Considering A Career Transition?
Career Planning, especially career transitions can be trivcky to navigate . Many people end up going round and round in circles never quite getting to the bottom of what’s really prompting the unrest in the first place.
Career transition questions often come around as a result of the career plateau . That is the tailing off of one’s professional career at some point in their working life’s, that period of stagnation when we’re not moving upwards in promotional terms and we experience a lack of motivation and drive. Plateaus are often seen as crossroads to get you on a more satisfying and fulfilling path but it can often be difficult to pinpoint what has led to such a loss of momentum and general disengagement in the first place.
Let’s face it as we grow in experience and maturity our needs change. In our twenties we’re full of a desire for achievement and advancement that has us measuring our progress with more money, benefits and promotion tags. In our thirties we’re naturally more about working smarter, expanding the professional network and focusing more on what we enjoy. It’s also a challenging time where we need to balance work demands with a changing home life. Our forties then bring about an altogether different set of challenges, often a time of reflection when we begin to consider whether we’ve actually outgrown our roles and the companies that employ us. We frequently experience a noticeable restlessness to live more fully, speak our truth and focus on what really matters. It brings a new tension to the employee/employer relationship and frequently leads one to reinventing one’s life and career as a result.Our ambitions shift and in this transition period we often fall into the trap of changing companies and realising too late that its not the answer.
We actually need a radical overhaul, a brand new career transition!
Career transitions benefit from some careful planning.
Before taking that leap of faith into a new role elsewhere consider these possibilities;
Upwards Is Not Always Best.
We live in a highly fragmented society where the rewards for being a specialist can be significant but having breadth of experience and a wide array of skills can be just as beneficial, if not, more useful in the longer run. Adaptability and a willingness to learn will always put you ahead of the pack and keep you working far longer .So before deciding whether resigning is the only option consider what a lateral move or responsibility for a new project may do for you in terms of broadening your skills and longer term employment choices.
Understand What’s Driving The Stagnation.
Reflection and introspection provides real insight to those deeper questions so take the time to examine what’s driving this career plateau;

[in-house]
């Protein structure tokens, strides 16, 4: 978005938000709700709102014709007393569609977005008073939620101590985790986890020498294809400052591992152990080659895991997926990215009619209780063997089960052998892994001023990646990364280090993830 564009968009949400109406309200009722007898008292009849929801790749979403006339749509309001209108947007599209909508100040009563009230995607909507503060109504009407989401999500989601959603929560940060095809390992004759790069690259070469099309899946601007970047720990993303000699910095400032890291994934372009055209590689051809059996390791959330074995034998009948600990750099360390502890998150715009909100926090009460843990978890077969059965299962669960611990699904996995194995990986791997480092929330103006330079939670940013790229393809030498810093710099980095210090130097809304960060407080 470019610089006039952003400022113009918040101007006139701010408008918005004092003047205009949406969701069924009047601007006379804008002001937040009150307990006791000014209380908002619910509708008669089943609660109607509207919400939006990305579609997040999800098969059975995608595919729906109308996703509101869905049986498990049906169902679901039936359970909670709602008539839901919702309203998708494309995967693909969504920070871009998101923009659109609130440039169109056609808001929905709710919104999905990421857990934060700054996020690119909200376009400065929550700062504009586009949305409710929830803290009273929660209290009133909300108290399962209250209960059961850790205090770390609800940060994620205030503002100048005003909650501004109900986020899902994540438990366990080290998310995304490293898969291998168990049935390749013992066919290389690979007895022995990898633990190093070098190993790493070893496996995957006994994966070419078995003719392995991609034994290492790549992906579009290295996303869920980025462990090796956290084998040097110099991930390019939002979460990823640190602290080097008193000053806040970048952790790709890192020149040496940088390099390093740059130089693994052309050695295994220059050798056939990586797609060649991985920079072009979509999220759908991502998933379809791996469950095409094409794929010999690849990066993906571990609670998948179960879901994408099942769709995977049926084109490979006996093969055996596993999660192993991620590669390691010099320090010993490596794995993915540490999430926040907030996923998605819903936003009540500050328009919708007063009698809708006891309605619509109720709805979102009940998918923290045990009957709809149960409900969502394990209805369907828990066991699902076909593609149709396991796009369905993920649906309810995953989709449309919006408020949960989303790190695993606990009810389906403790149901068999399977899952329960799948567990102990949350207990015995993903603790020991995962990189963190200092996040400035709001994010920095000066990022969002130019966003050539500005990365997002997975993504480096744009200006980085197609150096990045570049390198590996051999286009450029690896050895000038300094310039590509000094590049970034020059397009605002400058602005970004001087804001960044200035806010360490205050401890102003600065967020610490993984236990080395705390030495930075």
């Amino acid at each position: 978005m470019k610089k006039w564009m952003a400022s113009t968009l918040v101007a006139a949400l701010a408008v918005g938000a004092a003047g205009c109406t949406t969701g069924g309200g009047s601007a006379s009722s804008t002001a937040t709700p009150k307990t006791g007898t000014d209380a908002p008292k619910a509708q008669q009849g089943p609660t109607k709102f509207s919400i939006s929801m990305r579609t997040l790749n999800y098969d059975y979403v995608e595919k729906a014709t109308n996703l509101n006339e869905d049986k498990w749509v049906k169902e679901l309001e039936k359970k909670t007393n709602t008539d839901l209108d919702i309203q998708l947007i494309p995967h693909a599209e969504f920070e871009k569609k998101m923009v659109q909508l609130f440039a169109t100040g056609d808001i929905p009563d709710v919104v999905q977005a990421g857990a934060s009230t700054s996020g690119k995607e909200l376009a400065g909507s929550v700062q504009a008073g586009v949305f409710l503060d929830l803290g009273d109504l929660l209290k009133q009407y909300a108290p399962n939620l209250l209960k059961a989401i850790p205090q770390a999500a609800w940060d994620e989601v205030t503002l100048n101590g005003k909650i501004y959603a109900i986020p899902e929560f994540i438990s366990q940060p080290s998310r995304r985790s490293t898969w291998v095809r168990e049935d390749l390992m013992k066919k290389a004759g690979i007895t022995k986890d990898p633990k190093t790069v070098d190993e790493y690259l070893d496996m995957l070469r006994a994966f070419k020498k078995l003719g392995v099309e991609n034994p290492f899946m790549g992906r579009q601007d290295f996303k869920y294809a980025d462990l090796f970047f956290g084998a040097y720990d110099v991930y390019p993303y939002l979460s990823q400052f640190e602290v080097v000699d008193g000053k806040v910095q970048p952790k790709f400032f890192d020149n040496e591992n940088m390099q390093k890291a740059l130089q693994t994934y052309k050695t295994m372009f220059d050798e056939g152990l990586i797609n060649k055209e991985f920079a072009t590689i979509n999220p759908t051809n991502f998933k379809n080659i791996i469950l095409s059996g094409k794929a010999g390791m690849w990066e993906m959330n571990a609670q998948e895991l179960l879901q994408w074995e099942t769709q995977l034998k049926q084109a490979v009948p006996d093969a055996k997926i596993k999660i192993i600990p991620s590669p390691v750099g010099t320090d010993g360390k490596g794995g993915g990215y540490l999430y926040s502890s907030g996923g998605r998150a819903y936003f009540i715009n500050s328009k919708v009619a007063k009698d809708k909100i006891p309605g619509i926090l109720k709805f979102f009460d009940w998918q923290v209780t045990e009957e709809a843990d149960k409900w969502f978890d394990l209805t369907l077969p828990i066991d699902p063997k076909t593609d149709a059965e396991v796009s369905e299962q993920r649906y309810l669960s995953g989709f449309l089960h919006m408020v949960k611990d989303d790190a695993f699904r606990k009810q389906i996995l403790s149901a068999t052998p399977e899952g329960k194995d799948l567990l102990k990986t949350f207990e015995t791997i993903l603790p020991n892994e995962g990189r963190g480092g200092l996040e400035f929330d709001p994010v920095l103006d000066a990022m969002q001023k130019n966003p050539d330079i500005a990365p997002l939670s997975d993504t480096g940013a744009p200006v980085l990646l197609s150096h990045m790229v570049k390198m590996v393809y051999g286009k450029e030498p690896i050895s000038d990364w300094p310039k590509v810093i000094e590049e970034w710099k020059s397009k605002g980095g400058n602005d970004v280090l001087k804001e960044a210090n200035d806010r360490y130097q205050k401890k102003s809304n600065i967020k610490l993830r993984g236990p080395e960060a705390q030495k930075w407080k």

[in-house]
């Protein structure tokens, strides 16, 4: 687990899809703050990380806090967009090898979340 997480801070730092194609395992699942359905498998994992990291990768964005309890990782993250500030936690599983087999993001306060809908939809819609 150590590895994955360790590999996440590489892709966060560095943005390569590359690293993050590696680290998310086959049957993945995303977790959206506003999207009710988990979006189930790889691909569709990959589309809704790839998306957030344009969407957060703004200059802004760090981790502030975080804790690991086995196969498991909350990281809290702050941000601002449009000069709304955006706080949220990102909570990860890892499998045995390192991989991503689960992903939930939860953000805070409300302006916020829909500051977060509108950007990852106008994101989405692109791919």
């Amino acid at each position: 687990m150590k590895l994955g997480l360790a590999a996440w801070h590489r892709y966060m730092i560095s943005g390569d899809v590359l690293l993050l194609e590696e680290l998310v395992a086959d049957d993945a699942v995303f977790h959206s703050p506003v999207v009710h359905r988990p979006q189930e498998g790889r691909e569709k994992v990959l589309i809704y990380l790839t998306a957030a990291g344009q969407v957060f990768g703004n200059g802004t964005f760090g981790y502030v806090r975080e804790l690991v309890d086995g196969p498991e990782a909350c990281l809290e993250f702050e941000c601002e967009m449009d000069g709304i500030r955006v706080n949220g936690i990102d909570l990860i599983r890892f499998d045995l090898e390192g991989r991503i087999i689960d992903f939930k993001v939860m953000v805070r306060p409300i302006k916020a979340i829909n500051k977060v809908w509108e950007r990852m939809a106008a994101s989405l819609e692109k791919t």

Is it a lack of internal motivation ?
Or a lack of extrinsic reward?
Does energy depletion and exhaustion have anything to do with it ?
Next comes an honest assessment of what’s behind these aspects, perhaps a punishing commute, a changing regime and a boss who has been curtailing your independence, sour grapes that you’ve been overlooked again, a general feeling of not being taken seriously and your opinion being ignored or perhaps values that are important to you that are being constantly violated. It’s likely there will be a combination of factors underlying this unrest.
It can be painful to acknowledge these truths especially if you’ve invested significant time and passion in your career, making sacrifices along the way to end up feeling like you’re in an alien place to the company you joined.
So You Have Clears Answers…Now What?
Don’t Dismiss A Career Sabbatical
Whilst it won’t be for everyone, cash flow allowing, career breaks offer an excellent way to re-charge and reinvent ourselves. Career gaps revitalise in many ways as we often find ourselves travelling, volunteering or taking up a new passion which frequently leads to alternative sources of employment whilst restoring our zest for life.
Before Joining a New Company Seek Specialist Career Advice
If you’re clear that a change of company environment is all that’s needed then do your research properly and take some careers advice before taking the plunge. A good career coach can help you make the right choices for the long term and open up your horizons to a broad range of possibilities.
The Third Way.
Not for the faint hearted but self employment might be an option , particularly, if you’re looking for greater independence and flexibility in when and where you work. In this instance, freelancing or consulting as a contractor might just offer a relatively painless transition and halfway house to a more rewarding and expansive career remit. If you’d like to explore what your options might be and find a more painless way to transition from career women to self employed business women then get in touch.